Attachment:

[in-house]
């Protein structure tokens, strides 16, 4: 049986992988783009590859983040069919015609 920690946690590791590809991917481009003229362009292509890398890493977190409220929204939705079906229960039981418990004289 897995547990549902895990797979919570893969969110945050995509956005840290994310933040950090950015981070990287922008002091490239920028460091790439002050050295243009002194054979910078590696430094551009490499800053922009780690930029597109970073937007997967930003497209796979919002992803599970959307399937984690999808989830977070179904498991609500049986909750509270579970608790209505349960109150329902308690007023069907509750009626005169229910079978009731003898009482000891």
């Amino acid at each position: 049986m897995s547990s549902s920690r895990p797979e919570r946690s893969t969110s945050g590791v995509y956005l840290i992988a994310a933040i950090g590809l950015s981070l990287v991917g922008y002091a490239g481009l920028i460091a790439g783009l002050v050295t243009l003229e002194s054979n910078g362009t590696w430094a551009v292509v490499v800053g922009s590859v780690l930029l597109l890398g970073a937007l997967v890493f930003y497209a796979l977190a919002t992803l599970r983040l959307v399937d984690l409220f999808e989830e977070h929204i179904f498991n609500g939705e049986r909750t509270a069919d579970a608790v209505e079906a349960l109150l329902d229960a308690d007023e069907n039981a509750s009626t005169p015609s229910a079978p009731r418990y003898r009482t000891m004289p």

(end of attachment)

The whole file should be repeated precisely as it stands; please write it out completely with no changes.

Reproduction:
[in-house]
């Protein structure tokens, strides 16, 4: 049986992988783009590859983040069919015609 920690946690590791590809991917481009003229362009292509890398890493977190409220929204939705079906229960039981418990004289 897995547990549902895990797979919570893969969110945050995509956005840290994310933040950090950015981070990287922008002091490239920028460091790439002050050295243009002194054979910078590696430094551009490499800053922009780690930029597109970073937007997967930003497209796979919002992803599970959307399937984690999808989830977070179904498991609500049986909750509270579970608790209505349960109150329902308690007023069907509750009626005169229910079978009731003898009482000891």
């Amino acid at each position: 049986m897995s547990s549902s920690r895990p797979e919570r946690s893969t969110s945050g590791v995509y956005l840290i992988a994310a933040i950090g590809l950015s981070l990287v991917g922008y002091a490239g481009l920028i460091a790439g783009l002050v050295t243009l003229e002194s054979n910078g362009t590696w430094a551009v292509v490499v800053g922009s590859v780690l930029l597109l890398g970073a937007l997967v890493f930003y497209a796979l977190a919002t992803l599970r983040l959307v399937d984690l409220f999808e989830e977070h929204i179904f498991n609500g939705e049986r909750t509270a069919d579970a608790v209505e079906a349960l109150l329902d229960a308690d007023e069907n039981a509750s009626t005169p015609s229910a079978p009731r418990y003898r009482t000891m004289p």